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(EDITORIAL from Korea Herald on Feb. 10)

All Headlines 07:15 February 10, 2017

Time tight
: Constitutional Court should put brake on delay tactics by Park's lawyers

The Constitutional Court appears unlikely to rule on President Park Geun-hye’s impeachment this month as the last hearing has apparently been scheduled for Feb. 22.

Still, the eight justices of the court stand the chance of reaching their decision before acting Chief Justice Lee Jung-mi is set to retire on Mar. 13.

The court on Tuesday accepted eight of the 17 witnesses Park’s lawyers had asked for and decided to hold hearings until Feb. 22.

It usually takes Constitutional Court justices about two weeks to write their opinions after the final hearing. In 2004 when the court tried the impeachment of President Roh Moo-hyun, its bench ended hearings on April 30 and came up with its decision on May 14, two weeks later. Two weeks after Feb. 22 is Mar. 8, five days before Lee’s retirement.

If Park’s lawyers manage to extend the hearings beyond Mar. 13 through delay tactics, the bench will be reduced to seven justices.

To remove the president from office, at least six justices must endorse the impeachment. The court originally consists of nine justices, but one seat became vacant as Chief Justice Park Han-chul retired at the end of last month. Lee took over from Park.

Mar. 13 is expected to be a turning point in the court decision. Experts say the seven-justice bench is likely to rule favorably for Park, with the eight-justice court advantageous to the National Assembly. In light of the integrity of a legal decision, a ruling by eight justices is more complete than one by seven justices. Concerned with the possible seven-justice ruling, Chief Justice Park said last month that the court should make its decision before Mar. 13.

For the court to reach its decision before the day, it should proceed the hearings without a hitch. A little setback may prolong the trial until after Mar. 13.

Time has gotten tight with the trial because of delay tactics by Park’s lawyers. They asked for as many as 39 witnesses on Jan. 23. The court accepted 10 of them. On Feb. 1, they also asked for 17 witnesses. They cite the impartiality of the trial and Park’s right to defense, but the more witnesses are called, the longer a trial becomes.

Witness nonappearance has also extended the trial time. Former presidential chief of staff Kim Ki-choon, for instance, was accepted as a witness. He was set to appear in court on Tuesday, but a day earlier, he had submitted a statement that he could not appear for health reasons, but that he would show up if the court reschedules his appearance. The court pushed back the date of his testimony to Feb. 20.

Park’s lawyers hinted that they might ask for additional witnesses and that they will let the court know if Park will appear in court when it will schedule the last hearing. Earlier, Park had refused requests for her appearance.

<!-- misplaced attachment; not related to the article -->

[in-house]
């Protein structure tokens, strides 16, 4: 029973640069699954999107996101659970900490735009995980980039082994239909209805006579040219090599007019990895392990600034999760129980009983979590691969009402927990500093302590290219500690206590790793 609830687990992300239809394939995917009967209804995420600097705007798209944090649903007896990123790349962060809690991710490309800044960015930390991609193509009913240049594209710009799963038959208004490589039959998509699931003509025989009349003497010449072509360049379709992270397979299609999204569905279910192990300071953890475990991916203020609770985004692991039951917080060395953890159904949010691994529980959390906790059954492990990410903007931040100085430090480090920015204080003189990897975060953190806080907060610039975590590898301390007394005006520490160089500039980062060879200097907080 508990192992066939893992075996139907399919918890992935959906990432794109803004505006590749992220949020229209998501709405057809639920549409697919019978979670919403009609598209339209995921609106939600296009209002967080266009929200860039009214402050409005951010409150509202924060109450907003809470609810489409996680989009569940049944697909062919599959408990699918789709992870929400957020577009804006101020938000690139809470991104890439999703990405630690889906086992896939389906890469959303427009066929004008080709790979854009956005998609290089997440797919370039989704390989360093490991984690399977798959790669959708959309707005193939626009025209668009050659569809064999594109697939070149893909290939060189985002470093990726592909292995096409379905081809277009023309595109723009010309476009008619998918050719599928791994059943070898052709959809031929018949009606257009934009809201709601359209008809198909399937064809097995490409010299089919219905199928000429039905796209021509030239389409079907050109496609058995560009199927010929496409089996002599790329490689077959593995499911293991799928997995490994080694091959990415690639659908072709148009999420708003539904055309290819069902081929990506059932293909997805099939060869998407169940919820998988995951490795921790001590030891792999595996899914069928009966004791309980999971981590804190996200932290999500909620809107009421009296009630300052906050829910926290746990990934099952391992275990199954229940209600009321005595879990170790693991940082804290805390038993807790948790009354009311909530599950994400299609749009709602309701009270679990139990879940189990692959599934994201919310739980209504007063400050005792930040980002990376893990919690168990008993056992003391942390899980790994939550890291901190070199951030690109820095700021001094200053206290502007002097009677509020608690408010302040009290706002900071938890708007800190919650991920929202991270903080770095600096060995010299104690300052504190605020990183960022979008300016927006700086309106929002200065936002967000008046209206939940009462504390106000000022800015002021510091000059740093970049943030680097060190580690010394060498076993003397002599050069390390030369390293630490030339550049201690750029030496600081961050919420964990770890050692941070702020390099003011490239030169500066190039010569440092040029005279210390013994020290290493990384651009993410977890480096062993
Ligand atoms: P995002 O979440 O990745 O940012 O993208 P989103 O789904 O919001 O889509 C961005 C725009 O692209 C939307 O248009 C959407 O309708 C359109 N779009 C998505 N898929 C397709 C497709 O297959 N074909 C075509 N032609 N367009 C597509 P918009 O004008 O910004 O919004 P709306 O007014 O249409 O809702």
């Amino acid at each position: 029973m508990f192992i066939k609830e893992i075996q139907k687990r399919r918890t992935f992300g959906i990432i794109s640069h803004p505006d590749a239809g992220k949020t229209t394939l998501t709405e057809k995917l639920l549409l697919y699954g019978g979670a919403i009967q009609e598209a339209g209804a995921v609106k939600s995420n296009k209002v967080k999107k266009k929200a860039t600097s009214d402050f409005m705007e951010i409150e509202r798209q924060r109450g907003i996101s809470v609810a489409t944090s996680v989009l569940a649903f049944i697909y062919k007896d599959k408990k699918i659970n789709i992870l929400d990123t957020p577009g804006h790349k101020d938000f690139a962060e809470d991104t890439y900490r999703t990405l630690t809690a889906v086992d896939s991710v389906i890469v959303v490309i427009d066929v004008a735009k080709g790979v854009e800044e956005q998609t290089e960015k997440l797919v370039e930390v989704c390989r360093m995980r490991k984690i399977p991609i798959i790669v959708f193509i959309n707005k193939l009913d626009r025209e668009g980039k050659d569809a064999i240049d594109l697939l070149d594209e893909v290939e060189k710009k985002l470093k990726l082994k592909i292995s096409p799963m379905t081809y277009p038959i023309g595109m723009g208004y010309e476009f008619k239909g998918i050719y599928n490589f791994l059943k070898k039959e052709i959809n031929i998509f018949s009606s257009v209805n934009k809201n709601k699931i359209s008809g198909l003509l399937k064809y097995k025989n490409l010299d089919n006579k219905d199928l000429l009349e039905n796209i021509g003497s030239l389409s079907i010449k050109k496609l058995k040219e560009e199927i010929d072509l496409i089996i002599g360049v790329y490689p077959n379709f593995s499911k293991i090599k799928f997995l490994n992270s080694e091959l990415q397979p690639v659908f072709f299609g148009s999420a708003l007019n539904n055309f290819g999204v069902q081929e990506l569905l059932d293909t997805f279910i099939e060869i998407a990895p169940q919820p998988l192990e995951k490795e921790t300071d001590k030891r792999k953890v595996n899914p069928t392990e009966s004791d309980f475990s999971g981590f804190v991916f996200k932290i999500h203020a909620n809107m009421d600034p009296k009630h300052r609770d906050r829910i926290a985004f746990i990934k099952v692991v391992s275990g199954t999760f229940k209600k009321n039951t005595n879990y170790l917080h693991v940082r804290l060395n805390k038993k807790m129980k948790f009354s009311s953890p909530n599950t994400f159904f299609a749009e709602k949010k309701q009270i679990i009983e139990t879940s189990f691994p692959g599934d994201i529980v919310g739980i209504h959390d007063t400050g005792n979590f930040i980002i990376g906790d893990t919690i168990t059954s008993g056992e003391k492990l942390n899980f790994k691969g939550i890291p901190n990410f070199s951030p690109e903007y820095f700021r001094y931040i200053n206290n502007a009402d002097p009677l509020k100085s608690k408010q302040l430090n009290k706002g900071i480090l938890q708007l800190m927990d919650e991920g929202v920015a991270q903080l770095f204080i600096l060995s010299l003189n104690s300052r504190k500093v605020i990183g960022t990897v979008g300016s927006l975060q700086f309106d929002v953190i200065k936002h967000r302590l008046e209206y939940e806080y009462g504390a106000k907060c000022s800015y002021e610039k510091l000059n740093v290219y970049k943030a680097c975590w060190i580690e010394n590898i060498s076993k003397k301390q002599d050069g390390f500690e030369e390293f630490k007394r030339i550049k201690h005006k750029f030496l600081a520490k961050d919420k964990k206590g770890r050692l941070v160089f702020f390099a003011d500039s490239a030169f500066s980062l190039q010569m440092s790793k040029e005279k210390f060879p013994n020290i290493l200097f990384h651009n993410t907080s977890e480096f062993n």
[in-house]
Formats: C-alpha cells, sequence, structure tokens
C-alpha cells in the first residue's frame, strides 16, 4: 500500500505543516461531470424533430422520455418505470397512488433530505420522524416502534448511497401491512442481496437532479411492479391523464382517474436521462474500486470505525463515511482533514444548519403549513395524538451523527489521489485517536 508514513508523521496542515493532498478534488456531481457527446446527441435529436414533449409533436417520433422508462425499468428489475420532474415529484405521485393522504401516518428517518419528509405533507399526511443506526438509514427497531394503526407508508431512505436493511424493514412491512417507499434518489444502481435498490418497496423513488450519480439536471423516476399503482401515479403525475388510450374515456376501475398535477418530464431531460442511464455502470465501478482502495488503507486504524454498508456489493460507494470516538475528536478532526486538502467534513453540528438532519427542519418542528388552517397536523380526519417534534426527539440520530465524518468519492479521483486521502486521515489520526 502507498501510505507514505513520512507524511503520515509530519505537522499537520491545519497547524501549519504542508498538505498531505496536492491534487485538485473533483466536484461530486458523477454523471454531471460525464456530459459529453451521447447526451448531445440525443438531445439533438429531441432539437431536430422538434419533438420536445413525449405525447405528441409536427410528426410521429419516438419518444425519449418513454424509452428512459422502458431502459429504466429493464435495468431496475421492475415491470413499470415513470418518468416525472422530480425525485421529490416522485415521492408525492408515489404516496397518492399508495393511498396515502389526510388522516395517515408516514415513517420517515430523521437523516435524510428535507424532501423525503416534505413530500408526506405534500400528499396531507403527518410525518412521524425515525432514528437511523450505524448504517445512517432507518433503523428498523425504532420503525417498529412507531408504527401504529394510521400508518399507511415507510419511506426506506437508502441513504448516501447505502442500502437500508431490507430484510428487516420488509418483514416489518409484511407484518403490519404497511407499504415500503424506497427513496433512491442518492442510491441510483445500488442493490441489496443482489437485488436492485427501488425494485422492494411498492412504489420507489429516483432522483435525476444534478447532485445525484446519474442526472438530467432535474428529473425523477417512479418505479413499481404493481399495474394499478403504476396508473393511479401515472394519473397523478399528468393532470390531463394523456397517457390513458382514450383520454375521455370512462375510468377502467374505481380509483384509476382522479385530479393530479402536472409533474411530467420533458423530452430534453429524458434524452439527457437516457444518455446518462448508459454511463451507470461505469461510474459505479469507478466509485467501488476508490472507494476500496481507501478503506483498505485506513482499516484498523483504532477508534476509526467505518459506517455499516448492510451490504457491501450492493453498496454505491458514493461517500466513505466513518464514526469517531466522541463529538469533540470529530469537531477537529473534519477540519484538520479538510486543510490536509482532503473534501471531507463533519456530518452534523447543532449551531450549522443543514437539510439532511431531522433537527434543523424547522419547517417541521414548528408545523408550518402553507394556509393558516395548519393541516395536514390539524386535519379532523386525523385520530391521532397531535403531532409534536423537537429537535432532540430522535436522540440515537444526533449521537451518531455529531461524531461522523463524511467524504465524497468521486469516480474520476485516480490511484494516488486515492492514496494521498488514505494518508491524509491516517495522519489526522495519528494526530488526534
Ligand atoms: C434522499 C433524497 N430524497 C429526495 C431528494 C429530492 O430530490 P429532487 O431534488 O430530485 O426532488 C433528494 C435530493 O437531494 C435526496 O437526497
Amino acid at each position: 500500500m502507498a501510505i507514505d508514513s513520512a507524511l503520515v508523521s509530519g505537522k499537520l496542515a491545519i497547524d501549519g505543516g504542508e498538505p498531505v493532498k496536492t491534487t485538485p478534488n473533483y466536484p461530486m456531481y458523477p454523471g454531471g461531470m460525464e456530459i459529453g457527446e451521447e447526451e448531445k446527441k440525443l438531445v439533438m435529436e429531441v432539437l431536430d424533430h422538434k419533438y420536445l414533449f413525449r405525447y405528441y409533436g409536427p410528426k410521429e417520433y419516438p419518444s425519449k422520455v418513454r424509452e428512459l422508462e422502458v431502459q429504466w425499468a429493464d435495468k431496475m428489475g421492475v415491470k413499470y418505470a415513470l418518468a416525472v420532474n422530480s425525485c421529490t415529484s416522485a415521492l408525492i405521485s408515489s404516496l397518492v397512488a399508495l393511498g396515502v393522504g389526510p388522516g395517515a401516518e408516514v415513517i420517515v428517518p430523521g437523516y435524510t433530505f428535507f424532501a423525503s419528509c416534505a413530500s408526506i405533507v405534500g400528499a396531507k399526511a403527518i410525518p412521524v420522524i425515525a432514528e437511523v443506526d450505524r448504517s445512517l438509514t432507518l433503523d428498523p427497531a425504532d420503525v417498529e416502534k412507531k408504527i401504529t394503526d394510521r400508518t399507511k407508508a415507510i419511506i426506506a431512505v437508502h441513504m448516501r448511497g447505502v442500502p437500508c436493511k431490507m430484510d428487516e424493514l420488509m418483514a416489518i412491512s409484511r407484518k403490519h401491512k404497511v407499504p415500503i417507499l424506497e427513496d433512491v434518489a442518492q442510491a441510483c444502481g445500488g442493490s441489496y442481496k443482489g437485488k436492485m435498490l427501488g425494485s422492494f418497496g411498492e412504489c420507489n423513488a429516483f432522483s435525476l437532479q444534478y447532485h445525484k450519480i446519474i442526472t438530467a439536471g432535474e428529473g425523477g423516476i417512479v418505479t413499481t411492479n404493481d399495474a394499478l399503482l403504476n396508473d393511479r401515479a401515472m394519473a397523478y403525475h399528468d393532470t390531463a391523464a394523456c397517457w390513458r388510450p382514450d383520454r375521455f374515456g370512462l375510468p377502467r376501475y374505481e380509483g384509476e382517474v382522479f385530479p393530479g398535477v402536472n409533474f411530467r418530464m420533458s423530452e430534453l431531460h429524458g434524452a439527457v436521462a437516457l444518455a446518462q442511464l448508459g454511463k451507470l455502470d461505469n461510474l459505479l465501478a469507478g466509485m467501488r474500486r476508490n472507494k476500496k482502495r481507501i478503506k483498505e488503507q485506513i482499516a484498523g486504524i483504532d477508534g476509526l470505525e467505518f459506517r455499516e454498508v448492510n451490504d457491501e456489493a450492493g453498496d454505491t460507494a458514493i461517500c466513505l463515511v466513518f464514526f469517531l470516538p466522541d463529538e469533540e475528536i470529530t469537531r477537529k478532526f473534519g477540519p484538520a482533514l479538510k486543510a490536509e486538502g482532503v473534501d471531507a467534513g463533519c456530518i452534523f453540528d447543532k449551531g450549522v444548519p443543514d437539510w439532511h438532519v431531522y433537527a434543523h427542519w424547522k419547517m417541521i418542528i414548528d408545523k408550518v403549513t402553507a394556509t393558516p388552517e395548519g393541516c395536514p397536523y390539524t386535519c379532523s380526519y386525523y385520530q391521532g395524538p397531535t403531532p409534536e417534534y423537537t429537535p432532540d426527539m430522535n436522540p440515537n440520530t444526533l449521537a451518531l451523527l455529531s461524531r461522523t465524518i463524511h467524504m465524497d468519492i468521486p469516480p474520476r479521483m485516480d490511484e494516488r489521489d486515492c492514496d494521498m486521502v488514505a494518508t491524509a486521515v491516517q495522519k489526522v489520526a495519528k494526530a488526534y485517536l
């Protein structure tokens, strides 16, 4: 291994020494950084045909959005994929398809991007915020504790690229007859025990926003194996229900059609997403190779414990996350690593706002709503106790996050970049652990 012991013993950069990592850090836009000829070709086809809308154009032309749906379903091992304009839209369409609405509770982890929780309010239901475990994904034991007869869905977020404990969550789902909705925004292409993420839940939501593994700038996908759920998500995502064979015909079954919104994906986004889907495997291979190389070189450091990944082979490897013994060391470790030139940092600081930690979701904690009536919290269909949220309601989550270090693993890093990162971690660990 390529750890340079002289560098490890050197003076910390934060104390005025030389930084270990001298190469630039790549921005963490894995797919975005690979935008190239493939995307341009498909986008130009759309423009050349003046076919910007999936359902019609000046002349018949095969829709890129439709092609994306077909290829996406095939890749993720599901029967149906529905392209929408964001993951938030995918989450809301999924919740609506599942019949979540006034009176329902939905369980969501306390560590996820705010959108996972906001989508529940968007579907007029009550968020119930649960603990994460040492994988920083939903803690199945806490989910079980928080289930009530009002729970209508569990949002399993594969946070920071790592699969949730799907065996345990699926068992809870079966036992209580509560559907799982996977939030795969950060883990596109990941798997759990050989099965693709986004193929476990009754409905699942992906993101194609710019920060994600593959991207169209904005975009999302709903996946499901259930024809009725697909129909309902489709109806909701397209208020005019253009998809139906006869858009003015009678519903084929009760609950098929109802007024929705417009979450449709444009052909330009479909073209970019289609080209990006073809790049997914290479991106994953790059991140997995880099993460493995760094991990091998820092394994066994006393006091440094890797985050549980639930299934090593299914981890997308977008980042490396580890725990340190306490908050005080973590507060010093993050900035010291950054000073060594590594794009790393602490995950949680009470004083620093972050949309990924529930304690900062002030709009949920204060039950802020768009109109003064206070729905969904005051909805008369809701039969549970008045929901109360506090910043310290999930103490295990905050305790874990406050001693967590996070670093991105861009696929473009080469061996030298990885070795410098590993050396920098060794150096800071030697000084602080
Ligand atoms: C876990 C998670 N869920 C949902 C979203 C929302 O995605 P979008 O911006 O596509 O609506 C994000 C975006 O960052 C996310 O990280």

The Constitutional Court should put a brake on time-wasting delay attempts by Park’s lawyers. The court is pressed for time to take a decision through eight justices.

A large portion of the public want the court to reach a decision as early as possible to get the state affairs back to normal soon.

As the court decided to hold hearings until Feb. 22, pushing the day of ruling closer to Mar. 13 and sparking speculations of possible rejection of the impeachment, the political circle started making a commotion.

The leaders of three opposition parties on Wednesday held a meeting on the trial delay, and called for the court to make a speedy decision. They emphasized the court should not be tricked by Park and urged it to uphold the impeachment. They pledged to participate in yet another pro-impeachment candlelight rally Saturday.

“Opposition politicians should shift attention from the presidential race to the impeachment trial. They should try every possible means to ensure the impeachment,” Moon Jae-in, former leader of the main opposition Democratic Party who is leading the pack of presidential hopefuls, said on Tuesday. Lee Jae-myung, Seongnamg City mayor and presidential candidate of the party, held a press conference in front of the Constitutional Court. “If justices fail to complete the task of impeaching Park, their crime will be remembered by posterity,” Lee said. Meanwhile, some Saenuri Party lawmakers began to join anti-impeachment protests last weekend.

But politicians either for or against Park’s impeachment should refrain from trying to pressure the court. It may hurt the impartiality of the ruling and cause disputes. They should also stop trying to inflame the protests. If they instigate protestors for political gains, the nation will suffer from a severe aftermath after the court ruling.
(END)

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